We tend to look for ways to distract ourselves when faced with pain of any kind. We use sleep, alcohol, drugs or medication or lose ourselves in tv or movies. Depending on the  chosen distraction, for example, using alcohol to cope with grief, the outcome may compound the problem as alcohol is a depressant. Choosing a distraction with low negative impact or minimizing the distractions with negative impacts can be helpful. Distraction can be a very useful tool in a variety of situations such as:

  • When all other attempts to alleviate physical pain have been utilized, to no avail, it can be a way to manage, over time, when things become more manageable, you may find more and more productive distractions that can add meaning to life.
  • When you are awaiting more support, tools, treatment or information and just need to survive until then, distraction can keep you going.

Ideally, discovering new coping strategies that actually add positivity and wellbeing to life is preferable to merely diverting your focus. Sometimes both are needed.

Here are some ways to uncover new coping and thriving strategies for yourself:

I. When remembering things you used to enjoy, brainstorm what things share the same essence and could potentially give you a similar feeling.

Get help with this. Track down your most optimistic and/or innovative friend for this task. Get ready to experiment.

II. You may need to take a fresh new assessment of what feels good these days…

by using tools such as How to Make a First Aid Kit for Your Emotions – Part I. and Your Emotional First Aid Kit- Part II. It may also require charting these things into categories of easy, moderate and challenging based on your current situation so that you can always find something to do no matter what your condition.

III. Also, take stock of your current needs,

they have likely changed since prior to your illness or condition… See What do You Really Need? – A 6 Step Complete Self-Care Assessment Guide for a deeper investigation into what you need to address in your life at this time. Consider emotional wellbeing and connection to others, intellectual stimulation and physical relief, strengthening and care. Don’t assume you need to ‘go it alone.’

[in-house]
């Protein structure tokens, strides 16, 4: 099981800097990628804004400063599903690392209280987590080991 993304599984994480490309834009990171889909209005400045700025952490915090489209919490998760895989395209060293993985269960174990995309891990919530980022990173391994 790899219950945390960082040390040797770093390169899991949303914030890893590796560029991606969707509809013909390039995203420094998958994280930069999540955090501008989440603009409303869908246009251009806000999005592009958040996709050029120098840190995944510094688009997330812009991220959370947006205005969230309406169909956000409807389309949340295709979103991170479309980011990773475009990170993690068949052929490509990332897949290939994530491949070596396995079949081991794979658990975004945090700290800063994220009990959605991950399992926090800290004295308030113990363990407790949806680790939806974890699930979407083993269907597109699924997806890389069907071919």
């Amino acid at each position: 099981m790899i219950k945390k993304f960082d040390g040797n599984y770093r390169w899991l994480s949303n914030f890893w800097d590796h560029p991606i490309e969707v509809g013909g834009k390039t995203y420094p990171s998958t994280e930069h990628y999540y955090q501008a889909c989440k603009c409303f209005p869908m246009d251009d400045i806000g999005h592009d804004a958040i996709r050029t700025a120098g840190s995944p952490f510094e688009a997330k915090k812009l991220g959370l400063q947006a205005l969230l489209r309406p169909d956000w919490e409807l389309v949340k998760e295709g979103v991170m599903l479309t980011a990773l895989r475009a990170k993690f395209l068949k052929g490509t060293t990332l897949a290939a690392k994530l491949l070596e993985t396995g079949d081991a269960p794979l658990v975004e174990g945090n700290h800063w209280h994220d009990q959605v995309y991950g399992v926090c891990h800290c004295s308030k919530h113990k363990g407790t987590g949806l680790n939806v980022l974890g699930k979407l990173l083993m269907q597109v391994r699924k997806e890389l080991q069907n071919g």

IV. Use all of your problem solving skills:

1. Seek social support from those who love you, from others with the same condition and from professionals. Don’t make decisions about other people’s ability or willingness to support you at this time. Let others decide for themselves what they can or will give by asking directly and clearly in order to give them an opportunity to respond.

2. Get more information from the internet, the library, professionals and others with similar experiences.

3. Act on the problem by implementing the things that work on a physical, emotional and intellectual level.

When you become aware of what can help and begin to implement these things into your life, you may find that things become more manageable. When you are finding things feeling more manageable, you will still have bad days, but remind yourself that these low points don’t last forever.

V. Begin to practice positive psychology,

Keep an eye out for things that interest you, surprise you or cause you to feel grateful. Write them down, and/or tell them to someone else. Slowly, you will begin to find meaning in your life again.

Don’t discount the good stuff and don’t minimize your accomplishments. Be generous with the celebration of these things. But most of all, be gentle with yourself. Treat yourself the way you would your child or a friend or family member who was facing the same illness/pain. Talk to yourself the way you would to those you care deeply about

*Please note: I have signed on as an affiliate sales person for McNally Robinson which means that if you click on the above link, and decide to purchase the book I’ve recommended, I will receive an affiliate’s fee. I only recommend books I have read and believe to be worth recommending.